Relationship Advice for Couples With Different Diets

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Maintaining all the various aspects of a relationship is tough, especially when things get personal. One tricky difference to navigate is diet. Besides vegetarian and vegan, there are diet restrictions like being gluten-free, eating dairy-free or raw, or having a mostly low-carb diet. For couples with different diets, it’s incredibly hard to figure out how to shake up meal times so everyone is happy. Luckily, with a few tips and tricks, managing the diet of you and your significant other becomes easy and enjoyable.

Follow this guide for couples with different diets to help transform your dinner routine from nightmarish to harmonious. And be sure to let us know in the comments if you have any other ideas for couples with different diets!

Be Respectful

The first step in finding happiness in a mixed-diet relationship is by choosing to respect your partner’s choices. Sure, we don’t have to agree with or even understand them. If you’re vegetarian and your partner is vegan, it’s hard to believe life is functional without cheese. But making a conscious decision to respect them is the absolute basis for any strong relationship. Respectfully toss the cheese on your enchiladas after your partner has taken a slice or two. Respect is mutual, so be sure to ask for the same understanding back. Once you’re both on the same page, it’s much easier to find ways to make your lives easier.

Compromise

As with every other aspect of a relationship, compromising is key. Of course, no one should ever ask you to compromise on your diet (whether it’s for moral, religious, or other reasons), but there are other ways to compromise with your significant other. If you live together, a great way to compromise is by creating meals that are customizable. If one of you is a vegetarian and the other eats meat, try recipes that allow meat to be prepared separately and thrown in last. That way, it’s easy to avoid creating two separate meals. Some homes even have meat-specific pots and pans! It’s all about figuring out what works for you and your significant other.

Try recipes with grain bases, like our Quinoa Risotto with Roasted Root Vegetables or our Creamy Wild Rice Mushroom Casserole. It’s easy to add a grilled protein to either dish, and you can easily make dishes like these dairy-free. The Creamy Wild Rice Mushroom Casserole is an example of a hearty, creamy vegan dish—proving vegan isn’t a skimpy diet.

You can also try making soups with vegetable broth or coconut milk for vegetarian or vegan alternatives. Check out these gluten-free pasta alternatives too!

Remember that compromises aren’t always equal. If your partner only eats Kosher, you’ll need to eat Kosher alongside or buy and prepare your own meals. In this situation, you’re giving up more than your partner is, but the respect you’re showing him or her is what strong relationships are made of!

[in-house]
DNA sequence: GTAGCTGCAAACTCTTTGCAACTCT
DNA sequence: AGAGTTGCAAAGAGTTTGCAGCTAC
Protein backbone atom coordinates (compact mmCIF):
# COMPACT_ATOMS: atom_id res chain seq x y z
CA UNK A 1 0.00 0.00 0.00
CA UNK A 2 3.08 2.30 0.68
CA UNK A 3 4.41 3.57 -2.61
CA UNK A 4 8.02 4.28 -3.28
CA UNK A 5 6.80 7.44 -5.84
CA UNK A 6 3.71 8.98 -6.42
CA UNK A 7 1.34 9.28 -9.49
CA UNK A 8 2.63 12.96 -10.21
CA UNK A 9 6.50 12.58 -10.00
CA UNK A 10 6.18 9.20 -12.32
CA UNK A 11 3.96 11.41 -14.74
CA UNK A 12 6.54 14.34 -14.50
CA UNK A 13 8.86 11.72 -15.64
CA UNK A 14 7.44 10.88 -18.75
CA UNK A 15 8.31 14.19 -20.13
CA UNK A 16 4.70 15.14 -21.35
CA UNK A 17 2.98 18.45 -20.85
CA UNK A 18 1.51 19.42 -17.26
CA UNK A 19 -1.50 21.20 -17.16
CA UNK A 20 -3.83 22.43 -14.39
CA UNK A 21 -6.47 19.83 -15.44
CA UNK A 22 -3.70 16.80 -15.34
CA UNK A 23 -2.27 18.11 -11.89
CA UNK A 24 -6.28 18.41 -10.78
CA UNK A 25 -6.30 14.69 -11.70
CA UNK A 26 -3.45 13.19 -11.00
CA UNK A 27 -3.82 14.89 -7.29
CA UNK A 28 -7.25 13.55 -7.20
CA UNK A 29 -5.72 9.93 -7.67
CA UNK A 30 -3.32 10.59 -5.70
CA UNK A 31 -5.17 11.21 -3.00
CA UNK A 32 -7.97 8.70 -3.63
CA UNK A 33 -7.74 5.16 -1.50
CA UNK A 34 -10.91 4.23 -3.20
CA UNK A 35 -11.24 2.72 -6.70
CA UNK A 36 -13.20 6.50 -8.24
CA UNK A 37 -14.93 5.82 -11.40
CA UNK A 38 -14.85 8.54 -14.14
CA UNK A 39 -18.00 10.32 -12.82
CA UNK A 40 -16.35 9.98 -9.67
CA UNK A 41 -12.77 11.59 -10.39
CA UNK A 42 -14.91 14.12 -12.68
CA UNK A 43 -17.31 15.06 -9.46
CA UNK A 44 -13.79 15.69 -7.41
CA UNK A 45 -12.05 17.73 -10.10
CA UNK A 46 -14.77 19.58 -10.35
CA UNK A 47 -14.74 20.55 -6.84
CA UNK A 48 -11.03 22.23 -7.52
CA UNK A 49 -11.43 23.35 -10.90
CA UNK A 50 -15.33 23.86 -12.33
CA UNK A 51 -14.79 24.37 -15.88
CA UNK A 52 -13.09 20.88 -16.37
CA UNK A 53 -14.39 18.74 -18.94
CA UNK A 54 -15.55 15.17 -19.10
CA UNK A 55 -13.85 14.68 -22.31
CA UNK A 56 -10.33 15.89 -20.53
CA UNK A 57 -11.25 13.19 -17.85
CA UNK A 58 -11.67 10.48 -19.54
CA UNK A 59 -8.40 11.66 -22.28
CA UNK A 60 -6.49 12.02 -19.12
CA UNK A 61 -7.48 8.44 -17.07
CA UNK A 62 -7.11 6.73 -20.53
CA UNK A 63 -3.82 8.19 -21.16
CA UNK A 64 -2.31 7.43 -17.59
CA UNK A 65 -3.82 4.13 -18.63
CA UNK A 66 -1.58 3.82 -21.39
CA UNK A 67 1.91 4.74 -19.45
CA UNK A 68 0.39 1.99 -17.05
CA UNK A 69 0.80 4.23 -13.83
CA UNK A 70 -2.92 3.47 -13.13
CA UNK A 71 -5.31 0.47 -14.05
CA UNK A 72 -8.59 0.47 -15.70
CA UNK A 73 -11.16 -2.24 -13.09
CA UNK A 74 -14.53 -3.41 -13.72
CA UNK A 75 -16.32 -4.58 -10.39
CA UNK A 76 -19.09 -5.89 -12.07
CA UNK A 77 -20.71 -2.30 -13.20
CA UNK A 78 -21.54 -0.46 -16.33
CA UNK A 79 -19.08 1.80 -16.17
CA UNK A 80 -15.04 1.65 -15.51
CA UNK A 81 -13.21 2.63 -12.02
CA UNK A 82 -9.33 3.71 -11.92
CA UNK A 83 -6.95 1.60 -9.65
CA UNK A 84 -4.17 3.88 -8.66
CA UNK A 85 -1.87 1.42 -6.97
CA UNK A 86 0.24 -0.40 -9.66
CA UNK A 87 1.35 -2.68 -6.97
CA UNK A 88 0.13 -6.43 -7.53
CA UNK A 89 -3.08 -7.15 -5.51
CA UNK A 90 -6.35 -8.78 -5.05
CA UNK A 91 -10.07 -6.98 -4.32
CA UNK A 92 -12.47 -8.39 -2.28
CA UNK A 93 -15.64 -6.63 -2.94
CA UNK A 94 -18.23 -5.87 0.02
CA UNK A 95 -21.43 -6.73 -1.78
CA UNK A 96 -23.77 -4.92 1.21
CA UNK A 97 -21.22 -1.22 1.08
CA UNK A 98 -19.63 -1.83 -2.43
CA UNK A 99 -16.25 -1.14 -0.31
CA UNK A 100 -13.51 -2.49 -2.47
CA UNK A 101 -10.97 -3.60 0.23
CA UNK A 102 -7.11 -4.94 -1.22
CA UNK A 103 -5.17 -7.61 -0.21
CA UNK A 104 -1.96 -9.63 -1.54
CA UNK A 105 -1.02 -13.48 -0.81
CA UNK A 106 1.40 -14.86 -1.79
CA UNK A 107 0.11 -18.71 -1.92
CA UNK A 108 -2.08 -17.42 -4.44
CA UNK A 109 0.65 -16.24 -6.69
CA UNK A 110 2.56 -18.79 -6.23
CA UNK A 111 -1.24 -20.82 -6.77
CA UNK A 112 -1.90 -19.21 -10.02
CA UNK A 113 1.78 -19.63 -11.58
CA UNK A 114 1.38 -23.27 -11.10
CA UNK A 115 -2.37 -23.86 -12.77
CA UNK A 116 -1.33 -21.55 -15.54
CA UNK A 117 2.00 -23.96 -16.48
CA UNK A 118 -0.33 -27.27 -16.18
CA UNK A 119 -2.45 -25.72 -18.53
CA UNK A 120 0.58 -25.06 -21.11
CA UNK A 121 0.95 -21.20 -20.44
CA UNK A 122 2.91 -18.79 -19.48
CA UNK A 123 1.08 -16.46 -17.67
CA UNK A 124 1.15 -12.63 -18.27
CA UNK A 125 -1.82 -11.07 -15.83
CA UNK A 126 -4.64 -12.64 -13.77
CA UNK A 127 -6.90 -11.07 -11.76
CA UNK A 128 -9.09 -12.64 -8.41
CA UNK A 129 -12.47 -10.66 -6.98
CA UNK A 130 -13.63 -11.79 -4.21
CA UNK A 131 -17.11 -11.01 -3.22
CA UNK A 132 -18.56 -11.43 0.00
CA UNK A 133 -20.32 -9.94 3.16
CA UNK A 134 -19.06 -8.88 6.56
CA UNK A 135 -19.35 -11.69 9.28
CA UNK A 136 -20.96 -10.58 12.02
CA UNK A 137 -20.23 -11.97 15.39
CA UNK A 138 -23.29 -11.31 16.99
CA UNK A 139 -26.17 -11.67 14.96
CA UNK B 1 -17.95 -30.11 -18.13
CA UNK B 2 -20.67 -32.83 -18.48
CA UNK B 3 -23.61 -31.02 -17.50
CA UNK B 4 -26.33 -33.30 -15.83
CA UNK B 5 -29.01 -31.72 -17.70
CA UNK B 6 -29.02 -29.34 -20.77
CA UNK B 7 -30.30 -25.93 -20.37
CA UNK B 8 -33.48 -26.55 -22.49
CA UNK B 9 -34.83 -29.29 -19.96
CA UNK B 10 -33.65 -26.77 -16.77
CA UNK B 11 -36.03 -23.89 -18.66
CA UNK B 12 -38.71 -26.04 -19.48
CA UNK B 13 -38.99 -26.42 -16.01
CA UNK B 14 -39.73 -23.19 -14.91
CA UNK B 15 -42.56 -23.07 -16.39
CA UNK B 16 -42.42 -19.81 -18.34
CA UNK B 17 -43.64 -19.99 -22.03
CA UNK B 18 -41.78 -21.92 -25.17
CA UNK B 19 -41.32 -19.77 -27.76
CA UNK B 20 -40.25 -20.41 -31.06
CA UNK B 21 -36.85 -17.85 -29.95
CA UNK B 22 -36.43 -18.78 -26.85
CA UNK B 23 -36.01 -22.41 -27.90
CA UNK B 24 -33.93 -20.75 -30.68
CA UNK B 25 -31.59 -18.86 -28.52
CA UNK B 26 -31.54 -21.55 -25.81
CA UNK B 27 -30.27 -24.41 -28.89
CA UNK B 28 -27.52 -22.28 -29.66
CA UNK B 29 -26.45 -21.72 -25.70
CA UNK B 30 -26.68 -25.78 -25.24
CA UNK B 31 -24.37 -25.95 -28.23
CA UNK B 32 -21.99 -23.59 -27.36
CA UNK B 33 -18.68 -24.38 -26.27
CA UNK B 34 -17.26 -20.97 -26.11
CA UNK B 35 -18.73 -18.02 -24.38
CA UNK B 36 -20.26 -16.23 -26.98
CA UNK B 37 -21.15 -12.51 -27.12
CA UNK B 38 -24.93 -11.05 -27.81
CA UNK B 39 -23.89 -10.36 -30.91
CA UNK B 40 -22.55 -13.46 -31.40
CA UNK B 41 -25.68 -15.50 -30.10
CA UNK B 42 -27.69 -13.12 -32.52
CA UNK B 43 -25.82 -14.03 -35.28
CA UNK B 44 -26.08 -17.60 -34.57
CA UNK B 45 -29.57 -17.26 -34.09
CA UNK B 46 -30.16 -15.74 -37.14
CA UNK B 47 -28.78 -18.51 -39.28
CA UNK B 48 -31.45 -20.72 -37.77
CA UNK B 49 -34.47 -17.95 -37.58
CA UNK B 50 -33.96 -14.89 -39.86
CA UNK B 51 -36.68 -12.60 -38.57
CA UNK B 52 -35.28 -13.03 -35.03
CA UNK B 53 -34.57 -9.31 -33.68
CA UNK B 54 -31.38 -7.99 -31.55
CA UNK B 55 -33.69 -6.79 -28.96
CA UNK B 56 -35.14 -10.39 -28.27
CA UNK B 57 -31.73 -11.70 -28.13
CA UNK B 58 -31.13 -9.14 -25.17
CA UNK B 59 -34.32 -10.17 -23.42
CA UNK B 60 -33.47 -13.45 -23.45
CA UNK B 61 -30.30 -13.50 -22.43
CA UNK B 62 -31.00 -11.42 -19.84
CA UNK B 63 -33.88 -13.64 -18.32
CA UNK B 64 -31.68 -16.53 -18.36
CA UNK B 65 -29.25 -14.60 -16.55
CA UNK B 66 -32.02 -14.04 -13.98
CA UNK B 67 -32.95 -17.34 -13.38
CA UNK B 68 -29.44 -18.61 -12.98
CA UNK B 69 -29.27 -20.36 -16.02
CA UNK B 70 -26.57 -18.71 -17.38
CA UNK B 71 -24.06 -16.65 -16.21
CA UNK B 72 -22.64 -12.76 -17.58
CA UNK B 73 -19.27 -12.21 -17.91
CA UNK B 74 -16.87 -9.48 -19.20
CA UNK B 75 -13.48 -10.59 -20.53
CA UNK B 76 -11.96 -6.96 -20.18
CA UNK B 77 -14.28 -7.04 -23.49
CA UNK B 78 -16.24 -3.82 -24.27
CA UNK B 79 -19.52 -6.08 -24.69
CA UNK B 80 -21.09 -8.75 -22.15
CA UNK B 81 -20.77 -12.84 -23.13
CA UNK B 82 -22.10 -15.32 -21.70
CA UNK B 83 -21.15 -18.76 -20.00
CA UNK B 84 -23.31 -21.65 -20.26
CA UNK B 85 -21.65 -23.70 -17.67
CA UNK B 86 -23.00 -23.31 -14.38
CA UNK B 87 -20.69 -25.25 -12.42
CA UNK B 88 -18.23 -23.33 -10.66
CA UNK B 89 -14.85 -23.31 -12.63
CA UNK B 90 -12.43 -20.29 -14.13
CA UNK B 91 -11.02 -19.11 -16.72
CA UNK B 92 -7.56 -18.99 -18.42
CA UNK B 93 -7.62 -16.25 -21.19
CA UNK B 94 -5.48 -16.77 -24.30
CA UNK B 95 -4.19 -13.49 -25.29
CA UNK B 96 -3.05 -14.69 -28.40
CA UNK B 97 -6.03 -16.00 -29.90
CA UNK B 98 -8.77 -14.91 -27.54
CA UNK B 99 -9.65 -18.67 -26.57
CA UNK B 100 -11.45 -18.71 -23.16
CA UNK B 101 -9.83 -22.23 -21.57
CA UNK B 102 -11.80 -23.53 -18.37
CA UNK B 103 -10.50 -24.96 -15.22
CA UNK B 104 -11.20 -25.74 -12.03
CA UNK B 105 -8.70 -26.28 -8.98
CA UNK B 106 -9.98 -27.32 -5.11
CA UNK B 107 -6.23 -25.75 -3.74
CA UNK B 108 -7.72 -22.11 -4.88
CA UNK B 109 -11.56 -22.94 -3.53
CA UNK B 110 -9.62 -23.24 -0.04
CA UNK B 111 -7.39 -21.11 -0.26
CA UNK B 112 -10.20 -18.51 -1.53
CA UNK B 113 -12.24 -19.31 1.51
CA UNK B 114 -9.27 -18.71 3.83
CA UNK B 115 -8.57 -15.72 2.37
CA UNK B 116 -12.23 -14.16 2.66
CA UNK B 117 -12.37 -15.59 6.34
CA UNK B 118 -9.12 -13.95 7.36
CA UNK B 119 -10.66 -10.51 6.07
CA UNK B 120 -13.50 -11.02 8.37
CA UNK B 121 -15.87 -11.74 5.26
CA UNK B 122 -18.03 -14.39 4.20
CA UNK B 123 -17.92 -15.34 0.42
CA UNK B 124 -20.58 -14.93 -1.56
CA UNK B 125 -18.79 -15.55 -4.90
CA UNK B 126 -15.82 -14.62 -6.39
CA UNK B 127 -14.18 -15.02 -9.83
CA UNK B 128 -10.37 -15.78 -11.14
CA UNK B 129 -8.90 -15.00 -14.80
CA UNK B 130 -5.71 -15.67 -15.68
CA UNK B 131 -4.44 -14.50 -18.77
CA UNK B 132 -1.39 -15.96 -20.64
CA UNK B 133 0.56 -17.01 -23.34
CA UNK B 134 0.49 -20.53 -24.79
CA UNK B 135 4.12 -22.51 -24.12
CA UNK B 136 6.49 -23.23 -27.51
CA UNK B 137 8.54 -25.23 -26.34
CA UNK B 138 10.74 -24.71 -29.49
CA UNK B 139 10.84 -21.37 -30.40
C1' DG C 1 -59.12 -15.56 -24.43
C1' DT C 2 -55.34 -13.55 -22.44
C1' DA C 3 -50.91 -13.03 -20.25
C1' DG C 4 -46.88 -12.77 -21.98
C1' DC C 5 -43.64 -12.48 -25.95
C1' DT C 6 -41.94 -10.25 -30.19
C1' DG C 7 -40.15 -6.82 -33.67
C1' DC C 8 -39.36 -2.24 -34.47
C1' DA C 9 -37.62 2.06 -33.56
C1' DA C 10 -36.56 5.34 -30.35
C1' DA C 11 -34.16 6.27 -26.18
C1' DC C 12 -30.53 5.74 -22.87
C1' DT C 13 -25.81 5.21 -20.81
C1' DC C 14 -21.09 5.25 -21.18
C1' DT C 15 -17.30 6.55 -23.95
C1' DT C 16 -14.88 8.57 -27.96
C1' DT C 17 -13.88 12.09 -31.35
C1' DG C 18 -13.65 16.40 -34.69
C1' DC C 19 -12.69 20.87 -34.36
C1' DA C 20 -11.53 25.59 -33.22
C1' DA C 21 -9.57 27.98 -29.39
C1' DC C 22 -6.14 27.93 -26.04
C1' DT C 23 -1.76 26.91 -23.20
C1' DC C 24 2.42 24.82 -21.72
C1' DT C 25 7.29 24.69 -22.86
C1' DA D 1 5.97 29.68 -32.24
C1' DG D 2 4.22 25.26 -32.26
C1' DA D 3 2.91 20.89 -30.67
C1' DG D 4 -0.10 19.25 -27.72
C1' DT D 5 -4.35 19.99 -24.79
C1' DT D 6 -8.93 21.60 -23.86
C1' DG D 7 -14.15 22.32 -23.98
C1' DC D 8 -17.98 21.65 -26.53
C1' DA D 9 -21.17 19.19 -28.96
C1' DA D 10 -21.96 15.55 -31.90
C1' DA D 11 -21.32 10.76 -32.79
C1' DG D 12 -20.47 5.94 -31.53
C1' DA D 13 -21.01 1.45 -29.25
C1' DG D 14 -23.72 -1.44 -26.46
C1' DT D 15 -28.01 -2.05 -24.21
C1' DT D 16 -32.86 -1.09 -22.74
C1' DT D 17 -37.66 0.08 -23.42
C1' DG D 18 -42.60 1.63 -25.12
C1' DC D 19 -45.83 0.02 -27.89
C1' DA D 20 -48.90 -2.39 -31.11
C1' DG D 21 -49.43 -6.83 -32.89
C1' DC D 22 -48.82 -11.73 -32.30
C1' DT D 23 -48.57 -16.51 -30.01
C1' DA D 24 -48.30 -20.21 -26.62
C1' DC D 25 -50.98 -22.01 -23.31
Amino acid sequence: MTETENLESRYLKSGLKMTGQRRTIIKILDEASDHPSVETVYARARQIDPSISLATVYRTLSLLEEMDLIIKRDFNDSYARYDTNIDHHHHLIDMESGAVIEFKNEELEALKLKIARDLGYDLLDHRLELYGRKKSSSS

Try New Things and Have Some Fun

Don’t be afraid to branch out and try new things—together. Say you eat vegetarian but your partner eats vegan. Choose to find joy in experimenting with vegan alternatives. Research interesting recipes like whipped coconut cream and test it out. You never know, you might like it better than the original! But even if you don’t, your partner will respect you for trying food from his or her diet.

Experimenting with creamy vegan pasta sauces, vegan cheeses, and nut milks are all fun ways to spice things up in the kitchen and your relationship.

Another way to experiment is by wandering the aisles of the grocery store or farmers market and choosing a vegetable or food you’ve both never tried before. Host a contest at home to see who can build a better recipe using the ingredient. That way, you’re both trying new things and having fun in the process, all of which build strong relationship bones!

The most important thing for couples with different diets is to find a groove. Whether that’s having the meat-eater be solely in charge of handling and cooking meat, using separate pots and pans, eating vegetarian every other night, or cooking two meals, there’s no norm! Do what’s best for the both of you.

About Mandy

Mandy Burkholder is a travel, adventure, and outdoor writer who honed her craft in the foothills of the La Plata Mountains of Southwest Colorado. After a stint in the Swiss Alps, she now resides in Tennessee. Follow her on twitter — @mandyburkhold3r   Read more from Mandy →

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Comments

  1. says

    Great advice! I was a vegetarian for 10 years and had to deal with this with a boyfriend who I lived with. He was really awesome about eating vegetarian at home, however! We liked to cook something veggie together. I basically would agree that I would eat anything he wanted or go to any restaurant he wanted, as long as I could eat SOMETHING vegetarian. This was a good way for us to compromise.

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